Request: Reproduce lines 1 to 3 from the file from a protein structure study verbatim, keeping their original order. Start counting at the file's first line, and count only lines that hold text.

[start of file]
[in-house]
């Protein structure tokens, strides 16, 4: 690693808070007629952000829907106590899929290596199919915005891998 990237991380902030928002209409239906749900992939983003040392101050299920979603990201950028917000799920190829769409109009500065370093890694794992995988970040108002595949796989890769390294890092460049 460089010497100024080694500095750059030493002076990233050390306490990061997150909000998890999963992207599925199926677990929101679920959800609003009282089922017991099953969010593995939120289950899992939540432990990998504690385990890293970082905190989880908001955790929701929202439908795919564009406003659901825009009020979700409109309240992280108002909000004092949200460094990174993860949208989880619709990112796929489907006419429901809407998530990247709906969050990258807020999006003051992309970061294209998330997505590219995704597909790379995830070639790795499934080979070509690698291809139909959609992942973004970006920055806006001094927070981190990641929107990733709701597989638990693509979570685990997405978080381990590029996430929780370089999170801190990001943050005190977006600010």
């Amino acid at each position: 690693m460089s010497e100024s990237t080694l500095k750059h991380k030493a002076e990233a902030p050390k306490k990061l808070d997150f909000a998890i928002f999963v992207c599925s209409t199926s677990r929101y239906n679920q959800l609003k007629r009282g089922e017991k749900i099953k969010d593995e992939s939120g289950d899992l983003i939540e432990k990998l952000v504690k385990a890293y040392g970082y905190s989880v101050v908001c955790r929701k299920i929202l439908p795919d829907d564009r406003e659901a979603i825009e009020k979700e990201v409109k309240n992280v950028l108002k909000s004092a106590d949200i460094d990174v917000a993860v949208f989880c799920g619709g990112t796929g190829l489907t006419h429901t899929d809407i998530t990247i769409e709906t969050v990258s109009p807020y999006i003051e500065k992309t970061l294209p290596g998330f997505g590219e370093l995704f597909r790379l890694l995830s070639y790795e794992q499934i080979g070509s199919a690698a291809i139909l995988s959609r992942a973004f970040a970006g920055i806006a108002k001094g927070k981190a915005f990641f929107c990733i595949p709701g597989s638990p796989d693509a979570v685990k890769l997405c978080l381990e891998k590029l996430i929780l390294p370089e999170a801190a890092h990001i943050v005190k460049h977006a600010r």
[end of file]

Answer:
[in-house]
């Protein structure tokens, strides 16, 4: 690693808070007629952000829907106590899929290596199919915005891998 990237991380902030928002209409239906749900992939983003040392101050299920979603990201950028917000799920190829769409109009500065370093890694794992995988970040108002595949796989890769390294890092460049 460089010497100024080694500095750059030493002076990233050390306490990061997150909000998890999963992207599925199926677990929101679920959800609003009282089922017991099953969010593995939120289950899992939540432990990998504690385990890293970082905190989880908001955790929701929202439908795919564009406003659901825009009020979700409109309240992280108002909000004092949200460094990174993860949208989880619709990112796929489907006419429901809407998530990247709906969050990258807020999006003051992309970061294209998330997505590219995704597909790379995830070639790795499934080979070509690698291809139909959609992942973004970006920055806006001094927070981190990641929107990733709701597989638990693509979570685990997405978080381990590029996430929780370089999170801190990001943050005190977006600010």
């Amino acid at each position: 690693m460089s010497e100024s990237t080694l500095k750059h991380k030493a002076e990233a902030p050390k306490k990061l808070d997150f909000a998890i928002f999963v992207c599925s209409t199926s677990r929101y239906n679920q959800l609003k007629r009282g089922e017991k749900i099953k969010d593995e992939s939120g289950d899992l983003i939540e432990k990998l952000v504690k385990a890293y040392g970082y905190s989880v101050v908001c955790r929701k299920i929202l439908p795919d829907d564009r406003e659901a979603i825009e009020k979700e990201v409109k309240n992280v950028l108002k909000s004092a106590d949200i460094d990174v917000a993860v949208f989880c799920g619709g990112t796929g190829l489907t006419h429901t899929d809407i998530t990247i769409e709906t969050v990258s109009p807020y999006i003051e500065k992309t970061l294209p290596g998330f997505g590219e370093l995704f597909r790379l890694l995830s070639y790795e794992q499934i080979g070509s199919a690698a291809i139909l995988s959609r992942a973004f970040a970006g920055i806006a108002k001094g927070k981190a915005f990641f929107c990733i595949p709701g597989s638990p796989d693509a979570v685990k890769l997405c978080l381990e891998k590029l996430i929780l390294p370089e999170a801190a890092h990001i943050v005190k460049h977006a600010r």